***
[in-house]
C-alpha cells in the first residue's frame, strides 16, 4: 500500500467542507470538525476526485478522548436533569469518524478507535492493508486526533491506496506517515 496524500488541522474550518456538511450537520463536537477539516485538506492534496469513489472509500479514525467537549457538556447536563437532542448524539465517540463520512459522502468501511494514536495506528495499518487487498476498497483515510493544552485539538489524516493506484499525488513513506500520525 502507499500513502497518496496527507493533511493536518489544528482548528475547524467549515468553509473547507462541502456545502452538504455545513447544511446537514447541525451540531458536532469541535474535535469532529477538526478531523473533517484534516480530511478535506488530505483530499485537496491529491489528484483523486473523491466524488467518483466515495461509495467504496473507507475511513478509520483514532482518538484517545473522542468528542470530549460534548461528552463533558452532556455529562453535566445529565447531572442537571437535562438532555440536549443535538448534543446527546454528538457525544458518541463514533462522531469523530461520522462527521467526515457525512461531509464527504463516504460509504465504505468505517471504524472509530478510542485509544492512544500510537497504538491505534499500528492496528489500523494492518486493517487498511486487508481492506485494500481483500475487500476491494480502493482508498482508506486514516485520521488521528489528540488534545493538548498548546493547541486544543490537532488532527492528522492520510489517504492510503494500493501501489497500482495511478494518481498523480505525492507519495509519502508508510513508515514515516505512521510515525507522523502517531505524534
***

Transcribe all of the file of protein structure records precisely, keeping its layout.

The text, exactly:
[in-house]
C-alpha cells in the first residue's frame, strides 16, 4: 500500500467542507470538525476526485478522548436533569469518524478507535492493508486526533491506496506517515 496524500488541522474550518456538511450537520463536537477539516485538506492534496469513489472509500479514525467537549457538556447536563437532542448524539465517540463520512459522502468501511494514536495506528495499518487487498476498497483515510493544552485539538489524516493506484499525488513513506500520525 502507499500513502497518496496527507493533511493536518489544528482548528475547524467549515468553509473547507462541502456545502452538504455545513447544511446537514447541525451540531458536532469541535474535535469532529477538526478531523473533517484534516480530511478535506488530505483530499485537496491529491489528484483523486473523491466524488467518483466515495461509495467504496473507507475511513478509520483514532482518538484517545473522542468528542470530549460534548461528552463533558452532556455529562453535566445529565447531572442537571437535562438532555440536549443535538448534543446527546454528538457525544458518541463514533462522531469523530461520522462527521467526515457525512461531509464527504463516504460509504465504505468505517471504524472509530478510542485509544492512544500510537497504538491505534499500528492496528489500523494492518486493517487498511486487508481492506485494500481483500475487500476491494480502493482508498482508506486514516485520521488521528489528540488534545493538548498548546493547541486544543490537532488532527492528522492520510489517504492510503494500493501501489497500482495511478494518481498523480505525492507519495509519502508508510513508515514515516505512521510515525507522523502517531505524534